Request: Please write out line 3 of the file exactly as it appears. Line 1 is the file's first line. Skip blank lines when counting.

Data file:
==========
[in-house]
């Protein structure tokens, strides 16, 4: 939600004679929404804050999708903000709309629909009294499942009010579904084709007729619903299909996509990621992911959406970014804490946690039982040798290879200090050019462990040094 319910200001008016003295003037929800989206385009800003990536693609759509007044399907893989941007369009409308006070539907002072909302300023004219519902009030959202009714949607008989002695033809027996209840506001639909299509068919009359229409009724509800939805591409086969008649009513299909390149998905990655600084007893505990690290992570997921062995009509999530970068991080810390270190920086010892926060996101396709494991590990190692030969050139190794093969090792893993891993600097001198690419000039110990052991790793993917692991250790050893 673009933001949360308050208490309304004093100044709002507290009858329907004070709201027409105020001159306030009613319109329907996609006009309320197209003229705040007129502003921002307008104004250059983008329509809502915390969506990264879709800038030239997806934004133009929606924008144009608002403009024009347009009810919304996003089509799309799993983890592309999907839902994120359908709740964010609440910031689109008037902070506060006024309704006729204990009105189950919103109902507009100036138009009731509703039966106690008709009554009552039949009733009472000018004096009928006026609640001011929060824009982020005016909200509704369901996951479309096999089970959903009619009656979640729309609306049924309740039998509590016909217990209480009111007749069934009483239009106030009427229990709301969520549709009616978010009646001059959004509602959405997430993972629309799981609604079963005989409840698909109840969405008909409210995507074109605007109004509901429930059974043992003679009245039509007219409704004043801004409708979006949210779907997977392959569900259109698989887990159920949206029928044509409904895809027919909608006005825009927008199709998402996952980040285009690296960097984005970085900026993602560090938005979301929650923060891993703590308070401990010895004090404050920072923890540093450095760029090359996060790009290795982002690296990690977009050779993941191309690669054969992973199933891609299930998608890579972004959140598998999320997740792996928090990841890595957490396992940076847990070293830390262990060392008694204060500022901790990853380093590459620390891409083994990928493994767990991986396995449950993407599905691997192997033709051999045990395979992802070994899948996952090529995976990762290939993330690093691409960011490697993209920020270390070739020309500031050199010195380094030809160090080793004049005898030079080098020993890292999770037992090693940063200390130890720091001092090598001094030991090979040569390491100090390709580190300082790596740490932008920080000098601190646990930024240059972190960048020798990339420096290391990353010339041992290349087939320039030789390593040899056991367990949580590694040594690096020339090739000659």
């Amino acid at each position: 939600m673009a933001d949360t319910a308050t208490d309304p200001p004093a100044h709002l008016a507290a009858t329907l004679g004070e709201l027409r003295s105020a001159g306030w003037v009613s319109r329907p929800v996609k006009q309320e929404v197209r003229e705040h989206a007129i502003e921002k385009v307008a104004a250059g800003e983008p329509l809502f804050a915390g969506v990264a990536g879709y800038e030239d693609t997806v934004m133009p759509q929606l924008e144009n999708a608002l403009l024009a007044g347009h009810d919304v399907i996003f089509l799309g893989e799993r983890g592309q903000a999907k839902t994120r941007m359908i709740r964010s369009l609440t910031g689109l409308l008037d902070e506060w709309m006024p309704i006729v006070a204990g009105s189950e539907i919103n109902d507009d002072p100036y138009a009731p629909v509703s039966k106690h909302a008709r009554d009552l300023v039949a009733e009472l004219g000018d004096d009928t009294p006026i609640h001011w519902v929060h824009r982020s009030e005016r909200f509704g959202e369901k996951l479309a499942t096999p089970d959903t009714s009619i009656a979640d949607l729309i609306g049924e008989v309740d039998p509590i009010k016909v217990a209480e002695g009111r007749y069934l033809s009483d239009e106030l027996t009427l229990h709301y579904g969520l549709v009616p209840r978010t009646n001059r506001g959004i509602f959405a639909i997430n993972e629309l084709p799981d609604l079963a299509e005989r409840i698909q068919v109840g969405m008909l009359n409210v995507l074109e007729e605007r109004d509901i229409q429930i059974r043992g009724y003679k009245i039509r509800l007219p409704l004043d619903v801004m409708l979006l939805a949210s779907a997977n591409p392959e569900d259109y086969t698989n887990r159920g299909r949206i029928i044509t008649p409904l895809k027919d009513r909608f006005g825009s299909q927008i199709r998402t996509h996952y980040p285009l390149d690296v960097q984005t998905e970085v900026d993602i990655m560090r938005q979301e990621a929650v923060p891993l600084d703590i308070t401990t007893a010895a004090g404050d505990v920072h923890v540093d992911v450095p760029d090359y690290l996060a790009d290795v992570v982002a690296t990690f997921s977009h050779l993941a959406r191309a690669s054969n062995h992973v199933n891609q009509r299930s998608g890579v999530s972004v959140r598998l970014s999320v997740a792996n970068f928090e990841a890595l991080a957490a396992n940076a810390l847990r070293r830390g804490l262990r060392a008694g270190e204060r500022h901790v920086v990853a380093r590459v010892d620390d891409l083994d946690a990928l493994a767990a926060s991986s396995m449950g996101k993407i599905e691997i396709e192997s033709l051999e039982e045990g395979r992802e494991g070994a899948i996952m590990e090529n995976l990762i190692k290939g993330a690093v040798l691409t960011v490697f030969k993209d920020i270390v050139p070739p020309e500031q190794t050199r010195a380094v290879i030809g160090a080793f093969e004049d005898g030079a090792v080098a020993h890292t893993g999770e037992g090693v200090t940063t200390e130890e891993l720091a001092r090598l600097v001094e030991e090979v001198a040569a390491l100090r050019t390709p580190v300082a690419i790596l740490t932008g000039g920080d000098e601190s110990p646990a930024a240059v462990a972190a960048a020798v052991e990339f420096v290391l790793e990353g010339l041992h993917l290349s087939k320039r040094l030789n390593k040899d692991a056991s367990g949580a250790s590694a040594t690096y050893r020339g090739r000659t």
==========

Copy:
């Amino acid at each position: 939600m673009a933001d949360t319910a308050t208490d309304p200001p004093a100044h709002l008016a507290a009858t329907l004679g004070e709201l027409r003295s105020a001159g306030w003037v009613s319109r329907p929800v996609k006009q309320e929404v197209r003229e705040h989206a007129i502003e921002k385009v307008a104004a250059g800003e983008p329509l809502f804050a915390g969506v990264a990536g879709y800038e030239d693609t997806v934004m133009p759509q929606l924008e144009n999708a608002l403009l024009a007044g347009h009810d919304v399907i996003f089509l799309g893989e799993r983890g592309q903000a999907k839902t994120r941007m359908i709740r964010s369009l609440t910031g689109l409308l008037d902070e506060w709309m006024p309704i006729v006070a204990g009105s189950e539907i919103n109902d507009d002072p100036y138009a009731p629909v509703s039966k106690h909302a008709r009554d009552l300023v039949a009733e009472l004219g000018d004096d009928t009294p006026i609640h001011w519902v929060h824009r982020s009030e005016r909200f509704g959202e369901k996951l479309a499942t096999p089970d959903t009714s009619i009656a979640d949607l729309i609306g049924e008989v309740d039998p509590i009010k016909v217990a209480e002695g009111r007749y069934l033809s009483d239009e106030l027996t009427l229990h709301y579904g969520l549709v009616p209840r978010t009646n001059r506001g959004i509602f959405a639909i997430n993972e629309l084709p799981d609604l079963a299509e005989r409840i698909q068919v109840g969405m008909l009359n409210v995507l074109e007729e605007r109004d509901i229409q429930i059974r043992g009724y003679k009245i039509r509800l007219p409704l004043d619903v801004m409708l979006l939805a949210s779907a997977n591409p392959e569900d259109y086969t698989n887990r159920g299909r949206i029928i044509t008649p409904l895809k027919d009513r909608f006005g825009s299909q927008i199709r998402t996509h996952y980040p285009l390149d690296v960097q984005t998905e970085v900026d993602i990655m560090r938005q979301e990621a929650v923060p891993l600084d703590i308070t401990t007893a010895a004090g404050d505990v920072h923890v540093d992911v450095p760029d090359y690290l996060a790009d290795v992570v982002a690296t990690f997921s977009h050779l993941a959406r191309a690669s054969n062995h992973v199933n891609q009509r299930s998608g890579v999530s972004v959140r598998l970014s999320v997740a792996n970068f928090e990841a890595l991080a957490a396992n940076a810390l847990r070293r830390g804490l262990r060392a008694g270190e204060r500022h901790v920086v990853a380093r590459v010892d620390d891409l083994d946690a990928l493994a767990a926060s991986s396995m449950g996101k993407i599905e691997i396709e192997s033709l051999e039982e045990g395979r992802e494991g070994a899948i996952m590990e090529n995976l990762i190692k290939g993330a690093v040798l691409t960011v490697f030969k993209d920020i270390v050139p070739p020309e500031q190794t050199r010195a380094v290879i030809g160090a080793f093969e004049d005898g030079a090792v080098a020993h890292t893993g999770e037992g090693v200090t940063t200390e130890e891993l720091a001092r090598l600097v001094e030991e090979v001198a040569a390491l100090r050019t390709p580190v300082a690419i790596l740490t932008g000039g920080d000098e601190s110990p646990a930024a240059v462990a972190a960048a020798v052991e990339f420096v290391l790793e990353g010339l041992h993917l290349s087939k320039r040094l030789n390593k040899d692991a056991s367990g949580a250790s590694a040594t690096y050893r020339g090739r000659t």